SMEs in the capital markets — everyone wants it, but who pays for it?
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SMEs in the capital markets — everyone wants it, but who pays for it?

Funding for small and medium enterprises is everyone’s favourite thing. But unless it makes money, nobody will do it.

Every politician, regulator, and do-gooder banker seems to like funding small and medium enterprises. It’s become the capital markets equivalent of motherhood and apple pie — good news banking for an industry desperate to restore its reputation.

There is a need for it, of course. Small and medium enterprises have struggled to find bank funding (though loans to the hallowed group have had a special cut in capital requirements since CRD IV was passed) and are probably under-served by European financial markets. The mighty Eurobond market offers cost-effective, flexible funding for corporates across the continent but only once they reach a certain size.

Now, with the European Commission pushing forward Capital Markets Union, expect another push to get SMEs into the market. Whether it be through special listing regimes, credit registers or boosts for securitization, it is clearly part of the agenda for European markets.

But intermediaries are moving in exactly the opposite direction.

Nearly all of Europe’s investment banks, the institutions set up to take issuers to the capital markets, are trimming their client lists in banking. While the political mood music is all about serving Europe’s smaller companies, bank executives talk about more cross-selling to a smaller list of top tier clients.

Strategic rationalisations, cost-cutting and whole-relationship analysis are all different words to describe the same process — get rid of clients that don’t pay their way. Relationship loans and coverage for the sake of coverage are going the way of the three-martini lunch and suspenders.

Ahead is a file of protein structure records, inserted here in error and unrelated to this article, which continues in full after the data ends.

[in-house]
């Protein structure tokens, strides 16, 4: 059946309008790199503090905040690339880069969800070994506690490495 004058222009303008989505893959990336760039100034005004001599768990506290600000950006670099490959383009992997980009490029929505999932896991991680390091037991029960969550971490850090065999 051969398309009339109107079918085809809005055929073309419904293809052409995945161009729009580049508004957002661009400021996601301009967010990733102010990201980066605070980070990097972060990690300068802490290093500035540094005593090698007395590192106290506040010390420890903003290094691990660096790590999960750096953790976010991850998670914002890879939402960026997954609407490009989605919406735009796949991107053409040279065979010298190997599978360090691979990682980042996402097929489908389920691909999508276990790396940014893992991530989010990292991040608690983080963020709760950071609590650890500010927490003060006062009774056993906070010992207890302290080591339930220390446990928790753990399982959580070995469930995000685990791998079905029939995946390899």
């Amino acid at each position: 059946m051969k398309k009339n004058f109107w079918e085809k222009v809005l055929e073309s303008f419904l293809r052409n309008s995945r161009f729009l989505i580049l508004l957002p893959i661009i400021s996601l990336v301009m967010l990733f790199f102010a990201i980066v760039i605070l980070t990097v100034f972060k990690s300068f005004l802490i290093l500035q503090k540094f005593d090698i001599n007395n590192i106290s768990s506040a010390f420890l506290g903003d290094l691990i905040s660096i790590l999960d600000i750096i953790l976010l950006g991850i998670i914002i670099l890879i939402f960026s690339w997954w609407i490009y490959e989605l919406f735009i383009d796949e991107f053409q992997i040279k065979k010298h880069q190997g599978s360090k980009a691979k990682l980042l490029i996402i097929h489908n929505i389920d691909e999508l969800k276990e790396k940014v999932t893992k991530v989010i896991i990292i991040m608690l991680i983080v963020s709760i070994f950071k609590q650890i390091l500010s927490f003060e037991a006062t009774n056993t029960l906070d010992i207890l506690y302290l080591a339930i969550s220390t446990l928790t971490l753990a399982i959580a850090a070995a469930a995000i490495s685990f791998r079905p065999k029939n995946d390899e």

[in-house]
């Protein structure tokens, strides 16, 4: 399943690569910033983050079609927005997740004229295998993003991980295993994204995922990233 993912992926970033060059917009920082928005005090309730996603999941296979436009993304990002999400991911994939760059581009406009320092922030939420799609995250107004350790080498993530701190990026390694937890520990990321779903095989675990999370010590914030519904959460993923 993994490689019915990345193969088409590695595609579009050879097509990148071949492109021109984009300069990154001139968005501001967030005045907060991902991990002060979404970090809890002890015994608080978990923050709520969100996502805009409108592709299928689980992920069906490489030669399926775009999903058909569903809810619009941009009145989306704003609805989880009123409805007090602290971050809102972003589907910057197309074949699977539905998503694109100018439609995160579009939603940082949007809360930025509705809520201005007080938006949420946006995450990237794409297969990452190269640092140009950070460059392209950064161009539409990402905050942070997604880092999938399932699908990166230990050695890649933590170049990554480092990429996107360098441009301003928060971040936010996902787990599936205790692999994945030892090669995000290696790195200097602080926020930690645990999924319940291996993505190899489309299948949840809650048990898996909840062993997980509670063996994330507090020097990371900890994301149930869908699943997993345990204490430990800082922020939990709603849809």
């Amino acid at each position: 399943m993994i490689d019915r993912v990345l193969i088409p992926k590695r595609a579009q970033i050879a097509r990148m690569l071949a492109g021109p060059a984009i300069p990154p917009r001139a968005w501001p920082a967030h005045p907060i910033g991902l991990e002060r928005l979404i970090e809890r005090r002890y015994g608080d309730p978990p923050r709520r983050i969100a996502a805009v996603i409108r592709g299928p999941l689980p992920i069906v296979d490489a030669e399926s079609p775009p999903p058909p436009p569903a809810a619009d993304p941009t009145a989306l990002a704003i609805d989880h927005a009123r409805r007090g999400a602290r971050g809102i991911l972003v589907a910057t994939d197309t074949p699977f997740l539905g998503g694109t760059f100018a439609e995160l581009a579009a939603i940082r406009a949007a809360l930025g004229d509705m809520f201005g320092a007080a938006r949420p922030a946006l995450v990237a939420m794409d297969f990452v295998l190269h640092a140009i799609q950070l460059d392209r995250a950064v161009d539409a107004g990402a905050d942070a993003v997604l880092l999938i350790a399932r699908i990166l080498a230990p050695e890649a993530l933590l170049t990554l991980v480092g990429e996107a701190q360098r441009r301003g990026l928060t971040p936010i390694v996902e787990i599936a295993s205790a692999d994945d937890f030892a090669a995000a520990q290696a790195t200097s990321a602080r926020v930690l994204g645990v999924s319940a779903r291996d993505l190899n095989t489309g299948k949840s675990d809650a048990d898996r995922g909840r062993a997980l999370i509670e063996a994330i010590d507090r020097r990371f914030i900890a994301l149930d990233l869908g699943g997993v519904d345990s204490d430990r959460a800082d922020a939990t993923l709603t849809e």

Some banks are softening the blow by promising tighter integration with their corporate banks but fewer coverage bankers and tighter targets still point in the same direction.

Inevitably, that will mean smaller clients lose out. Medium enterprises that are just about big enough for the capital markets, but not big enough to be regular visitors, just won't be able to pay the fees to justify covering them — never mind educating them about the burgeoning future of the French private placement market or the advantages of the Milan listing regime.

At the small end of “small and medium enterprises”, the problem is more likely to be compliance. Banks made these relationships pay in the past by selling ancillary services, especially derivatives, but this has blown up into a seething mass of misselling claims.

Ramming complex swaps into reluctant small businesses was never a good idea, but it means that banks are now more careful than ever about the interface between small business and the markets. More care means more compliance and more time, and that all costs money.

Capital Markets Union, and its related initiatives, can undoubtedly help a bit — simpler documents and smoother legal processes cut costs and speed up execution of deals.

“Banks charge special higher fees to SMEs” is a headline nobody wants to see, but fundamentally, if banks aren’t taking their smaller clients to market, it’s because there isn’t any money in it.